Robert Johnson Henderson
Robert Johnson Henderson was born
on November 12, 1822, in Newton County, Georgia, the son of Isaac P. and Ruth
Shepherd (Johnson) Henderson. His father, a Maryland native, was a wealthy
planter and state representative. Young Henderson graduated from Franklin
College (later the University of Georgia) in 1843. He had a varied antebellum
career as a lawyer, judge, mill owner, and planter. From 1859 to 1860 Henderson
served as a state representative. At the start of the war he was a wealthy
planter and slaveowner in Covington, Newton County.
Henderson was not one of the first Georgians to spring to arms. However, after the first year of the war, he felt it his duty to join the army. On March 20, 1862, he was appointed colonel of the 42nd Georgia Infantry, a regiment he helped raise. He led the 42nd, part of a Georgia brigade known variously as Barton's and Stovall's, at the Battle of Champion's Hill and the siege of Vicksburg. At the latter he was captured and paroled. In the 1864 Atlanta campaign he was wounded at the Battle of Resaca. Recovering, he led the 42nd throughout the 1865 Carolinas campaign. It was said of Henderson that "he was one of the bravest soldiers Georgia ever sent out." A fellow soldier remembered him as "a strict disciplinarian ... a fine drill master . . . was brave in battle but not rash, and was remarkably expert in managing his command on the field of battle.... In short, he was a superb soldier, of splendid appearance, and a magnificent horseman." At the Battle of Bentonville he led Stovall's consolidated brigade as colonel, leading his tiny unit in a charge to restore the Confederate flank and winning the special commendation of the army commander.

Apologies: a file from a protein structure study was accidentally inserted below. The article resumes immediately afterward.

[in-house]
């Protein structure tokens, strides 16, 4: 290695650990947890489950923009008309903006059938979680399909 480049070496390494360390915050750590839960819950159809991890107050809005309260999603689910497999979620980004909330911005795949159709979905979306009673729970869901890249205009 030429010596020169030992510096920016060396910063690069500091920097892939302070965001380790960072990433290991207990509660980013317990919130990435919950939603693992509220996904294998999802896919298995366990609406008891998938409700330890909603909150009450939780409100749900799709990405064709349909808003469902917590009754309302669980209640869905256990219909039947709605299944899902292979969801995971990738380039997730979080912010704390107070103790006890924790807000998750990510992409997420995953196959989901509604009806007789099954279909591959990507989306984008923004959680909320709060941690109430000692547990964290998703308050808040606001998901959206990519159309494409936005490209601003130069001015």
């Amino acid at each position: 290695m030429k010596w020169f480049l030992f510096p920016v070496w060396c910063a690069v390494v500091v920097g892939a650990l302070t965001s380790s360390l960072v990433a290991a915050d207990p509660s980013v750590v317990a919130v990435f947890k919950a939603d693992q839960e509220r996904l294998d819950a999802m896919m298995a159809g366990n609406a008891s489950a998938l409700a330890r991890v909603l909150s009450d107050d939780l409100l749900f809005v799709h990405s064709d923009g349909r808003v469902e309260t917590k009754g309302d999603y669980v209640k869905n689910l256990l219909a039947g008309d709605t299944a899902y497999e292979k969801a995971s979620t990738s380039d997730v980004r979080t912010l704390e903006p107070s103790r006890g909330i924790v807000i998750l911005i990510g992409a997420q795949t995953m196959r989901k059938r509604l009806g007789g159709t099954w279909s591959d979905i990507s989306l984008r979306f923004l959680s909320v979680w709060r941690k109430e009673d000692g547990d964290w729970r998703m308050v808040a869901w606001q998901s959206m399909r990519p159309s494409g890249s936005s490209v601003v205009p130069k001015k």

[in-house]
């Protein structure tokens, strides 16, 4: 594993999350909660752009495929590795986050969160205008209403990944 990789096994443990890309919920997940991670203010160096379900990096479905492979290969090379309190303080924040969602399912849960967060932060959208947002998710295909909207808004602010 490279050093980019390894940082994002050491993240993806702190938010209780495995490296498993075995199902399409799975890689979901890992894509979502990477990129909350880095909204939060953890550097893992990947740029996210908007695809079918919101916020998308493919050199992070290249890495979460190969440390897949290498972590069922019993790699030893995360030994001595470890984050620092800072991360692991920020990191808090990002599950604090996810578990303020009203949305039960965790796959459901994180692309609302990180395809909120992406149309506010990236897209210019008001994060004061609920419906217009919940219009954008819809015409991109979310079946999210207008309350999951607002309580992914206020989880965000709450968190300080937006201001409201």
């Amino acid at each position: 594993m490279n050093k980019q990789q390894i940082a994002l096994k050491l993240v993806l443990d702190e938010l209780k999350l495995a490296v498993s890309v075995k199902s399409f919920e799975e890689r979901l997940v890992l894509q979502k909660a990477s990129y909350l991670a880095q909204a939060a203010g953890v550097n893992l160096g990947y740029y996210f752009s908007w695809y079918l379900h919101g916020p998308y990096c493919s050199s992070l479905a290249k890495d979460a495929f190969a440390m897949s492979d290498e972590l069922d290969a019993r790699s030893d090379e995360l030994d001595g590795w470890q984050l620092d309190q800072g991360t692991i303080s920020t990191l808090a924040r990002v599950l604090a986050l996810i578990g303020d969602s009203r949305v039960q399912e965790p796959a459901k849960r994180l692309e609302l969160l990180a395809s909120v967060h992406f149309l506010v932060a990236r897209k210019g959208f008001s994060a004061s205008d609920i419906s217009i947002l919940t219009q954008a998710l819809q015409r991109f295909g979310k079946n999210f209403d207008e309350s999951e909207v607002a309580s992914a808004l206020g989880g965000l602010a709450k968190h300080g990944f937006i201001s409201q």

After the war Henderson returned to Covington, finding his farm and properties in ruins. Rebuilding his life, he became again a millowner and planter in Newton County. General Henderson died at his daughter's Atlanta home on February 3, 1891, and is buried in a family cemetery in Covington.
SHSP and CV list him as a general. CMH mentions him as a general in the body of that work, but his biography is not included in CMH's biographies of Georgia generals. The omission is curious, given that his general's rank clearly shows in the OR. His obituary states that he was made a general on the battlefield of Bentonville "by Gen. Joseph E. Johnston, who witnessed a desperate charge the general led."' If so, this indicates that his was a promotion by army, not civil, authority. Henderson himself stated (on his pardon application) that he was recommended for promotion in March, 1865, but never received his commission. At the suggestion of his divisional commander, Henderson was induced to sign his parole as brigadier general.
Reference: More Generals in Gray. Bruce S. Allardice. A companion volume to Generals in Gray. Louisiana State University Press. Baton Rouge. LA.